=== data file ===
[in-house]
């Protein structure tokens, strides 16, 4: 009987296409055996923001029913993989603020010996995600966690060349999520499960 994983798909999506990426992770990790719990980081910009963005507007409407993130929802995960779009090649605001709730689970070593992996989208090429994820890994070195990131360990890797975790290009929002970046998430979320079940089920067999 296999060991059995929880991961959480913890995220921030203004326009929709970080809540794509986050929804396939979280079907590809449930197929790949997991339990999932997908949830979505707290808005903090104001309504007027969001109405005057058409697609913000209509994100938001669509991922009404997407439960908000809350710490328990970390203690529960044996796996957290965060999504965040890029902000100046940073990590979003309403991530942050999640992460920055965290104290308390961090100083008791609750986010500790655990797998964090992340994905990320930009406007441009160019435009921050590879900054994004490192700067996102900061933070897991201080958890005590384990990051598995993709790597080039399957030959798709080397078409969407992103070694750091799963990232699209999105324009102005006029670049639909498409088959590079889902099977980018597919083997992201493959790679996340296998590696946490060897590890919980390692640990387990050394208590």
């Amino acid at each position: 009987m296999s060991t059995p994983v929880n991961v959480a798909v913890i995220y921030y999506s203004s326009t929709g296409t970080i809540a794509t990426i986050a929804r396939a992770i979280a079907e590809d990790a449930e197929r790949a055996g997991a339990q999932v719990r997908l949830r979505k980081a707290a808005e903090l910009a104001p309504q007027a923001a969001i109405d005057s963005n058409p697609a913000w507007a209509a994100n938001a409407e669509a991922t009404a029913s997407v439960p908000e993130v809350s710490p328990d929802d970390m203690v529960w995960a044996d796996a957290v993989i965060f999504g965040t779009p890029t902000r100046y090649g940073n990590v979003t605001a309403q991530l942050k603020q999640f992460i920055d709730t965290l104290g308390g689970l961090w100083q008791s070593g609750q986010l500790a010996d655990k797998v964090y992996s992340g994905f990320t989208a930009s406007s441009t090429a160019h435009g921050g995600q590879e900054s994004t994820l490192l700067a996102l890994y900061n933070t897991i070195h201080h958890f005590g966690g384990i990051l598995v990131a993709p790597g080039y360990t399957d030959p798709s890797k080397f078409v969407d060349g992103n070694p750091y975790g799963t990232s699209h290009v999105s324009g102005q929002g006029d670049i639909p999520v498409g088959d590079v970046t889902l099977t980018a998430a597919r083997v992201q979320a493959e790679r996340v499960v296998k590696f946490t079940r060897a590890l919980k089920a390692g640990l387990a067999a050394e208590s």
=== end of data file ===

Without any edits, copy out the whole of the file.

[in-house]
């Protein structure tokens, strides 16, 4: 009987296409055996923001029913993989603020010996995600966690060349999520499960 994983798909999506990426992770990790719990980081910009963005507007409407993130929802995960779009090649605001709730689970070593992996989208090429994820890994070195990131360990890797975790290009929002970046998430979320079940089920067999 296999060991059995929880991961959480913890995220921030203004326009929709970080809540794509986050929804396939979280079907590809449930197929790949997991339990999932997908949830979505707290808005903090104001309504007027969001109405005057058409697609913000209509994100938001669509991922009404997407439960908000809350710490328990970390203690529960044996796996957290965060999504965040890029902000100046940073990590979003309403991530942050999640992460920055965290104290308390961090100083008791609750986010500790655990797998964090992340994905990320930009406007441009160019435009921050590879900054994004490192700067996102900061933070897991201080958890005590384990990051598995993709790597080039399957030959798709080397078409969407992103070694750091799963990232699209999105324009102005006029670049639909498409088959590079889902099977980018597919083997992201493959790679996340296998590696946490060897590890919980390692640990387990050394208590």
């Amino acid at each position: 009987m296999s060991t059995p994983v929880n991961v959480a798909v913890i995220y921030y999506s203004s326009t929709g296409t970080i809540a794509t990426i986050a929804r396939a992770i979280a079907e590809d990790a449930e197929r790949a055996g997991a339990q999932v719990r997908l949830r979505k980081a707290a808005e903090l910009a104001p309504q007027a923001a969001i109405d005057s963005n058409p697609a913000w507007a209509a994100n938001a409407e669509a991922t009404a029913s997407v439960p908000e993130v809350s710490p328990d929802d970390m203690v529960w995960a044996d796996a957290v993989i965060f999504g965040t779009p890029t902000r100046y090649g940073n990590v979003t605001a309403q991530l942050k603020q999640f992460i920055d709730t965290l104290g308390g689970l961090w100083q008791s070593g609750q986010l500790a010996d655990k797998v964090y992996s992340g994905f990320t989208a930009s406007s441009t090429a160019h435009g921050g995600q590879e900054s994004t994820l490192l700067a996102l890994y900061n933070t897991i070195h201080h958890f005590g966690g384990i990051l598995v990131a993709p790597g080039y360990t399957d030959p798709s890797k080397f078409v969407d060349g992103n070694p750091y975790g799963t990232s699209h290009v999105s324009g102005q929002g006029d670049i639909p999520v498409g088959d590079v970046t889902l099977t980018a998430a597919r083997v992201q979320a493959e790679r996340v499960v296998k590696f946490t079940r060897a590890l919980k089920a390692g640990l387990a067999a050394e208590s």